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The Purpose of Shrieval Accountability: Utility, the Fisc, and the Kingdom’s Good

Richard’s political pragmatism does not, however, lack scruples, ethics, or a sense of equity. The question (Who, whom?) is rather who defines the purpose of Ezra-like reformed Exchequer accountability—a central issue in the great crises of 1213—15 and 1258—66. For Richard the re-establishment of a solvent, stable kingdom justifies the administrative and fiscal means to get to it. Fiscality enables regality. Mammon produces mercy.[1] For Richard the end justifies the means, and the end is equity and utility of king and kingdom. Michael Clanchy suggested that the Dialogue can be seen as the first work of British empiricism. It can also be seen, literally but not trivially, as the first work of British political utilitarianism.

While, says Richard, the offices of those who sit at the upper Exchequer ‘seem to have distinct properties, all the offices have the one intention, to attend to the utility of the king—reserving equity of course—according to the ordained rules of the Exchequer’.[2] Elsewhere we are told that the head of the Exchequer, the Chief Justiciar, manages the Exchequer so that everything ‘rightly promotes the utility of the lord King’.[3] This utility has its summary definition at the very end of the Dialogue's dedication.

Clearly the Exchequer operates following its own laws, not blindly but following the deliberations of great men, and if this logic is served in all things, individuals will get their rights [poterunt singulis sua iura servari][4] and what is owed to your fisc will flow fully to you, which your administering hand can disburse as your most noble mind

sees fit.[5]

The King’s interest is the primary point of reference for justifying officers’ accountability (Exchequer or shrieval), presented within a context of the regni statum.[6] Richard explicitly justified the business of accountability (shrieval and otherwise) at the Exchequer as a matter of public concern, not purely regal concern.[7]

That Richard could distinguish the two is clear in his discussion of the assay (the spot-checking of the quality of a sheriff’s coin by melting a portion). Richard tells us his great-uncle, Roger, Bishop of Salisbury ‘ordered that there should be a burning or testing of the farm [. . .], having consulted with the king himself, so as to provide simultaneously for the utility of the king and the public’. This specifically regal/pub- lic distinction is then stressed by the discipulus who asks, ‘How so “for the public”?’ The magister/‘Richard’ explains this is because a sheriff who has lost out by having light money discounted will then ensure that moneyers coin at the right percentage of silver to copper and bronze.126 Shrieval accountability was justifiable on both royal and public grounds. How did the Dialogue analyse that accountability?

  • [1] ‘Et ceteris operibus misericordie insistendo mammona distribuitur’, DS, Dedication, 2. Theallusion is probably to Matthew 6: 24 (non potestis Deo servire et mamonae); Richard will also alludeto Matthew 6: 21: DS, I.v at 16; I.xiv, at 61—2. Editions of the Dialogue have identified this as an allusion to the parable of the unjust steward. At the end of the parable the finagling, embezzling, fraudulent steward has falsified his masters’ debtors’ receipts and bills, attempting to ingratiate himself withthem before being fired, and is actually re-employed by his master, in full awareness of what he hasdone. And the lord praised the unjust steward because he had acted prudently, because the sons of thisage are the more prudent’ (Et laudavit dominus vilicum iniquitatis quia prudenter fecisset, quia filiihuius saeculi prudentiores filiis lucis in generatione sua sunt, Luke 16: 8). Cryptically Christ endorsesthis behaviour: ‘Make for yourselves friends of the mammon of iniquity, that when you fail they willreceive you the eternal tabernacles’ (Facite vobis amicos de mamona iniquitatis ut cum defeceritisrecipiant vos in aeterna tabernacula, Luke 16: 9). Both readings of this passage in the Dialogue arepossible, but taking this as an allusion to Matthew 6: 24 seems simpler.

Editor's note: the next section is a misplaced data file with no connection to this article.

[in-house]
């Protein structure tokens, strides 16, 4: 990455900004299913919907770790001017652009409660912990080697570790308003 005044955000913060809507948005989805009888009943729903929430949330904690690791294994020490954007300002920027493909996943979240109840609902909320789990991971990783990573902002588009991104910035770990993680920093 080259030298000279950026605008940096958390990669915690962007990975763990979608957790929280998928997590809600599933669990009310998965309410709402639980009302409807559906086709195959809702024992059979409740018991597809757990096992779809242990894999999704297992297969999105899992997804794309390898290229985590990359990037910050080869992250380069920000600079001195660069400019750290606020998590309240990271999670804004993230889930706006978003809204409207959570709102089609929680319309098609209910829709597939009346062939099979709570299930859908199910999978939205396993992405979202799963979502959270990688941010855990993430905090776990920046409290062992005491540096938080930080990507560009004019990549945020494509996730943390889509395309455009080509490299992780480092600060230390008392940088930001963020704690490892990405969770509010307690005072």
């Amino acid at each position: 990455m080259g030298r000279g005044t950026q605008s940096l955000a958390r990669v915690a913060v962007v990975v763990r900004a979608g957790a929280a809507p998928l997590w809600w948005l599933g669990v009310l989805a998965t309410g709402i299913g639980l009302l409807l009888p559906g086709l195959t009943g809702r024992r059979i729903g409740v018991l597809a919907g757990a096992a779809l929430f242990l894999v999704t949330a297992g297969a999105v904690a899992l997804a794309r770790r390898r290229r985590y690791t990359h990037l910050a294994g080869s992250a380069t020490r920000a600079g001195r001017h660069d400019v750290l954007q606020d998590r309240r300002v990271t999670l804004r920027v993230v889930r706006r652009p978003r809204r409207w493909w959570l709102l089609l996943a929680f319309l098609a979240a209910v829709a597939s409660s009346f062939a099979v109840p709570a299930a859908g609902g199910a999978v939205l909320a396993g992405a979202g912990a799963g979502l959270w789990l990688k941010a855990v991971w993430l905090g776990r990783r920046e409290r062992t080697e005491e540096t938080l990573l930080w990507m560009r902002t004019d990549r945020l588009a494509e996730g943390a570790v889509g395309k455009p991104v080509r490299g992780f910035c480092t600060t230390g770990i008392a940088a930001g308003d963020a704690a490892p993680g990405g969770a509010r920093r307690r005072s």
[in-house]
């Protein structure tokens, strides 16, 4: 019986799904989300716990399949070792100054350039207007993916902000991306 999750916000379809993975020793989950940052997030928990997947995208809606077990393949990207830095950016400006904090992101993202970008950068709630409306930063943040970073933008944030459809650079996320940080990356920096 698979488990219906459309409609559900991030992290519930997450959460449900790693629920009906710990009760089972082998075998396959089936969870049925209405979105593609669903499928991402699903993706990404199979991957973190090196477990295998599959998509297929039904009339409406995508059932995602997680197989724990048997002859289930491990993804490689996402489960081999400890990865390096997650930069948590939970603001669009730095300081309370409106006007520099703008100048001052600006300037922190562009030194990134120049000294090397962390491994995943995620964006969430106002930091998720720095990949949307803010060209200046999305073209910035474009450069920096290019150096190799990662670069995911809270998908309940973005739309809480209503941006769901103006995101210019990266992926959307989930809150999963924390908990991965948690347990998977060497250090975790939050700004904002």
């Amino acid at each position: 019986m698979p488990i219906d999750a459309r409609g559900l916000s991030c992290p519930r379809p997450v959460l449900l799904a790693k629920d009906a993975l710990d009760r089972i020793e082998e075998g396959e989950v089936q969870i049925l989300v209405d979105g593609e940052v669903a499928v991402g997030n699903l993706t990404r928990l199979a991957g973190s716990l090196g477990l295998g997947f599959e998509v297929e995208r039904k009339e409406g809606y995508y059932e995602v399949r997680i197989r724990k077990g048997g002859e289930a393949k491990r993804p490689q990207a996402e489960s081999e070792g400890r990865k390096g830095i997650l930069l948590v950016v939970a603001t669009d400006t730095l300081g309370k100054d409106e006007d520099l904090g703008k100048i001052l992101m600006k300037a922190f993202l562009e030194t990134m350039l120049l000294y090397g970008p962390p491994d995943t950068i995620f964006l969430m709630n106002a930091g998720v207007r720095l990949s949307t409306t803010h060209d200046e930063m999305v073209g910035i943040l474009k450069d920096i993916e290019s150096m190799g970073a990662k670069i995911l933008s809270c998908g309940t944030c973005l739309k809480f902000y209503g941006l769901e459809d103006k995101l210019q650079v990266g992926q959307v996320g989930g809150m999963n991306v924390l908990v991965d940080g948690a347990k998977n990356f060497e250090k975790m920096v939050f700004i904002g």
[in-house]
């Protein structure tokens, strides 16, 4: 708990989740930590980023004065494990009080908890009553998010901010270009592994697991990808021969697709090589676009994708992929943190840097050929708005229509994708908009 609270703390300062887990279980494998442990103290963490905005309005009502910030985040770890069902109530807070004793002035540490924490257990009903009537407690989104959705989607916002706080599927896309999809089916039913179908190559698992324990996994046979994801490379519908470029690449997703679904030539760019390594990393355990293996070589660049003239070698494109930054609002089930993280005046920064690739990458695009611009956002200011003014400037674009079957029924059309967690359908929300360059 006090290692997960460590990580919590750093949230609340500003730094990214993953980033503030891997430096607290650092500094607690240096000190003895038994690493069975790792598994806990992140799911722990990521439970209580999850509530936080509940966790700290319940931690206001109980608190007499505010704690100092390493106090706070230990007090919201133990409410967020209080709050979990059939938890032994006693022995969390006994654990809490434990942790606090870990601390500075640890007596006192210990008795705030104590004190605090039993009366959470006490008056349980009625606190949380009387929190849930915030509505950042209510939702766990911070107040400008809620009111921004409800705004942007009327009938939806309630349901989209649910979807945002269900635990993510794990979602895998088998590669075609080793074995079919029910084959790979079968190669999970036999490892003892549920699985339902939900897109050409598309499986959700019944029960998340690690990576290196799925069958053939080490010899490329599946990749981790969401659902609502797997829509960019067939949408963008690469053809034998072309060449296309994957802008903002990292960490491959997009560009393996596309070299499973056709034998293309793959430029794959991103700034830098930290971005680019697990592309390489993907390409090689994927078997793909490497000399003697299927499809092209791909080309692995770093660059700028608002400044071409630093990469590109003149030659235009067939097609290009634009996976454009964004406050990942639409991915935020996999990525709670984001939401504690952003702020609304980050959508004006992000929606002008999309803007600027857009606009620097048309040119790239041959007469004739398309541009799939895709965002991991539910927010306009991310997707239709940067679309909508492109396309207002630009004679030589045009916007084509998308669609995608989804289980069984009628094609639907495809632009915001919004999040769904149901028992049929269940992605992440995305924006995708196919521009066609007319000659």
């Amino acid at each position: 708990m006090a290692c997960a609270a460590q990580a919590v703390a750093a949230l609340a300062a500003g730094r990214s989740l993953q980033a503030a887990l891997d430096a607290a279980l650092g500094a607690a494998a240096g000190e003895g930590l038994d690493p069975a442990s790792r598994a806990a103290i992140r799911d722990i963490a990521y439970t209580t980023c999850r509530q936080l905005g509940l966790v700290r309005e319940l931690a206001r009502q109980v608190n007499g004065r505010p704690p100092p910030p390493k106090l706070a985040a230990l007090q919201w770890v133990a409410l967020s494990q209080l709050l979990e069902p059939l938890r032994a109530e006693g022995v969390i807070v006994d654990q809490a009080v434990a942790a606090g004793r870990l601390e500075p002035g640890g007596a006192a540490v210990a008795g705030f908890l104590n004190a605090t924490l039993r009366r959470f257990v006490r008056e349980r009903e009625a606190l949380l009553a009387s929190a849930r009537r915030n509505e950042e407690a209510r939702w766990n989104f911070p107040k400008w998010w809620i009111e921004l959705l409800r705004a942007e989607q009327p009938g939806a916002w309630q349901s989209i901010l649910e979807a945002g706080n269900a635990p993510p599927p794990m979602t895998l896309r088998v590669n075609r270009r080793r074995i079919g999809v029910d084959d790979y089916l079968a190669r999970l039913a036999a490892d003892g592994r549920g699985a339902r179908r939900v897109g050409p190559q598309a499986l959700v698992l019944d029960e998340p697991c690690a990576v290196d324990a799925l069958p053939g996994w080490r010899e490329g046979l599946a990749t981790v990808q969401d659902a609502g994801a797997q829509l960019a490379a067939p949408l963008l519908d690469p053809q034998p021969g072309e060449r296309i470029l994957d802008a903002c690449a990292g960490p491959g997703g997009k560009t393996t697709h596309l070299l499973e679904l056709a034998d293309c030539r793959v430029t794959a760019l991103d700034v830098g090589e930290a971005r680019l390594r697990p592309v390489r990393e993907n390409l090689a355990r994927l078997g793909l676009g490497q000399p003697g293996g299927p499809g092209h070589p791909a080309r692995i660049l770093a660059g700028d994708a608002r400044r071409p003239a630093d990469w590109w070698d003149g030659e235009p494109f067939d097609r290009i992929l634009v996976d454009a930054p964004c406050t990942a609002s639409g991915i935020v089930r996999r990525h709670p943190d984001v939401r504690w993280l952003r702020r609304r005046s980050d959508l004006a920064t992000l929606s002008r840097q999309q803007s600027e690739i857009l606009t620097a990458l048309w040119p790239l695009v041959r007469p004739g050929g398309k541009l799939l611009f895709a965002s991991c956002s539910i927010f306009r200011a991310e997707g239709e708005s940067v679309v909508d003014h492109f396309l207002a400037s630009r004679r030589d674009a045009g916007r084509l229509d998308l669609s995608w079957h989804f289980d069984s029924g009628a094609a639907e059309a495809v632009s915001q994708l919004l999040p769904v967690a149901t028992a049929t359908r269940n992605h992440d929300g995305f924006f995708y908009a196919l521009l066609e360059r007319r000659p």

• [2] DS, I.iv at 13.
  • [3] DS, I.v at 16. I find thirteen discussions of utilitasiutilis etc. in total: Prologue, 5 (the contrastwith subtilis is made several times); I.iv, at 13; I.v, at 16, 27; I.vi, at 34; I.vi, at 38; I.vii, at 43; I.xviii,at 65; II.vii, at 88; II.xiii, at 109 (the word is commodis but the sense is the same); II.xiv, 111 (the wordis necessitate but the sense is the same); II.xvi, at 113; II.xxiii, at 119.
  • [4] Cf. the Roman legal idea of justice as rendering to each his due: ‘suum cuique tribuere’. SeeInstitutes 1.1.3; Digest 1.1.10. See also DS, I.xvi at 63.
  • [5] 123 DS, Dedication, 3. The Dedication overall is Richards definition of utility. The word is notused in the Dedication but then appears immediately and throughout the treatise proper.
  • [6] 124 The ‘state of the kingdom’ is cited in the Dedication, 2, and II.ii, at 77. For reform in the context of status regni see Harding, Medieval Law and the Foundations of the State, 158—60.
  • [7] Part of the impetus behind this ‘public’ stress may have been the Angevin tendency to treat theirimperium precisely as dynastic estate, not state. See Gillingham, Angevin Empire, 32, 116, and Richard
 
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